After a rough go of it with blustery conditions during training, the 2023 FIS World Championship slopestyle finals went down today in Bakuriani, Georgia with more forgiving weather.
What exactly is a FIS World Championship? As far as I can tell, it’s not much more than a glorified World Cup event that’s held every two years—with the big difference that the winner gets to call themselves the “world champ” afterwards.
Bakuriani was an off-the-beaten-path choice for this year’s World Champs. It was the site of a World Cup event last year that was nearly thwarted by Russia’s invasion of Ukraine. With flights canceled and everyone on high alert, only a handful of competitors showed up. Still, it’s cool to see Georgia on the come-up in the international scene, even if it might not be everyone’s first choice to host a world-class slopestyle event.
Windy conditions prevailed throughout training. Luckily, the weather broke right in time for finals. Photo: Miha Matavz/FIS
The slopestyle course designed by Schneestern featured a top rail section, then three jumps leading into two bottom rail tiers. Photo: Miha Matavz/FIS
GONE WITH THE WIND: WOMEN’S SLOPE FINALS
The day dawned bright and sunny in Bakuriani, but a persistent headwind put a damper on the women’s slopestyle finals, which ran in the morning before the men. The unpredictable wind added an extra challenge to this already tricky slopestyle course: go straight and risk overshooting, or check speed and risk coming up short.
In these conditions, experience paid off. Mathilde Gremaud, no stranger to contest pressure, was able to put down a clean run in Run 1 that ended up winning the day by just a hair. It featured a right 270 on, 270 out into a switch 270 on, 270 out in the top rail section, followed by a left double cork 1080 safety, right bio 900 safety and switch left 720 mute in the jumps, with a switch on, 450 mute out on the up rail, a 50-50 on the tube and a left lip 270 on, 270 out to round things out.
When she's on, she's on. Mathilde's squeaky-clean run helped her eek out the win just ahead of Megan Oldham's challenge. Photo: Miha Matavz/FIS
“We had the worst training I’ve ever had in my life—we probably wouldn’t have been skiing at all if it wasn’t World Champs,” said Mathilde. “It was exhausting to be like, ‘It’s on, it’s off, it’s on, it’s off.’”
“In these moments I just try to stop everything so I can save my energy, and I think it paid off,” she added.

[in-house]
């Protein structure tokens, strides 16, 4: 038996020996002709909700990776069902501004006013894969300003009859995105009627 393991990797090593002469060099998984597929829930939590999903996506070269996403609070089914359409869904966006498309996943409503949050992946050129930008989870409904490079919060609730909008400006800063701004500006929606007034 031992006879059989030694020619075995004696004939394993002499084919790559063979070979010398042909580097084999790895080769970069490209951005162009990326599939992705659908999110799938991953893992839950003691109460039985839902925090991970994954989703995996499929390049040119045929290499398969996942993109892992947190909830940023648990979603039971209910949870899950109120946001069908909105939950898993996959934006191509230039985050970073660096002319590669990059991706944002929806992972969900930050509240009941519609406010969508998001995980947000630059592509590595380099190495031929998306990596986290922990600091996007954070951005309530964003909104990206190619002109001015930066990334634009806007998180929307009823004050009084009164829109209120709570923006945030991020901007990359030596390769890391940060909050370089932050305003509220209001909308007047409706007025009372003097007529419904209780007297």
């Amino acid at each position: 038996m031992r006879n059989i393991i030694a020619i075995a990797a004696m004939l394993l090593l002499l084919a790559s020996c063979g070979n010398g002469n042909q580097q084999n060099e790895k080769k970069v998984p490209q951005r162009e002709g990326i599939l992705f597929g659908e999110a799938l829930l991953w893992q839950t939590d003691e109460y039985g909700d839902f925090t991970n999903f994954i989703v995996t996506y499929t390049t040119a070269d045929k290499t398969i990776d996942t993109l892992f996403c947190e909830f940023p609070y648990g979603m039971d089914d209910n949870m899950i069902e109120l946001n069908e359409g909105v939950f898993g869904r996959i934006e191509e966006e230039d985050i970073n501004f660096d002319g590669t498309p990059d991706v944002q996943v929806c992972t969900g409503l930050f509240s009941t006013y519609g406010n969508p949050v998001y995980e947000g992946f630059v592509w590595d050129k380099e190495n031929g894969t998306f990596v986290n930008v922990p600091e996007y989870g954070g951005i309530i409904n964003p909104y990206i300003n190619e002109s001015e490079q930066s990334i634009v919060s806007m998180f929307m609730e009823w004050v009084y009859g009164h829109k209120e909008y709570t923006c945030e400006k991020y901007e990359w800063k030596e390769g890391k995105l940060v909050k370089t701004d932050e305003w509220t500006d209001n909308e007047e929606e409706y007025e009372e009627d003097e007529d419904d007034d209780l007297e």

Nipping on Mathilde’s heels was Canadian up-and-comer Megan Oldham. Fresh off her Big Air win at the X Games a few weeks ago, Megan showed off her air prowess with the only linked double corks of the contest, a switch left double 900 japan into a left double cork 1080 mute. However, her rail section wasn’t quite as technical as Mathilde’s, and left her trailing on the scoreboard by just two tenths of a point.
Megan Oldham is turning into a real contest threat. Watch out for this one. Photo: Miha Matavz/FIS
Third place went to Johanne Killi. The ever-consistent Norwegian lined up a blind swap to front 270 out and a switch 270 on, 270 in the top rails followed by a left 900 tail, switch left 720 safety and a switch right double cork 1080 japan in the jumps. In the lower section, she finished out with a switch on, front 630 out of the up rail and a clean left 270 to switch.
A notable podium miss came from French slopestyle heavyweight. Two times Tess looked to bolster her double cork 1260 mute with an audacious switch double cork 1260, but crashed on both attempts.
Switzerland’s Sarah Hoefflin was also gunning for the podium, and looked to put together back to back switch double 10s in her second run, but went a bit too big on the first one and couldn’t hang on to the run.
A surprising number of female rookies turned up at this world championship finals, with names like Ruyi Yang (China), Muriel Mohr (Germany), Yuna Koga (Japan) and Ruby Star Andrews (New Zealand) all in the mix. While it was great to see fresh faces in the crowd, it was unfortunate that they were there largely due to the absence of some of the sports’ heaviest hitters, like Kelly Sildaru and Eileen Gu—both out with knee injuries. Still, it was great to see some strong up-and-coming performances like the strong skiing of Ruby Star Andrews.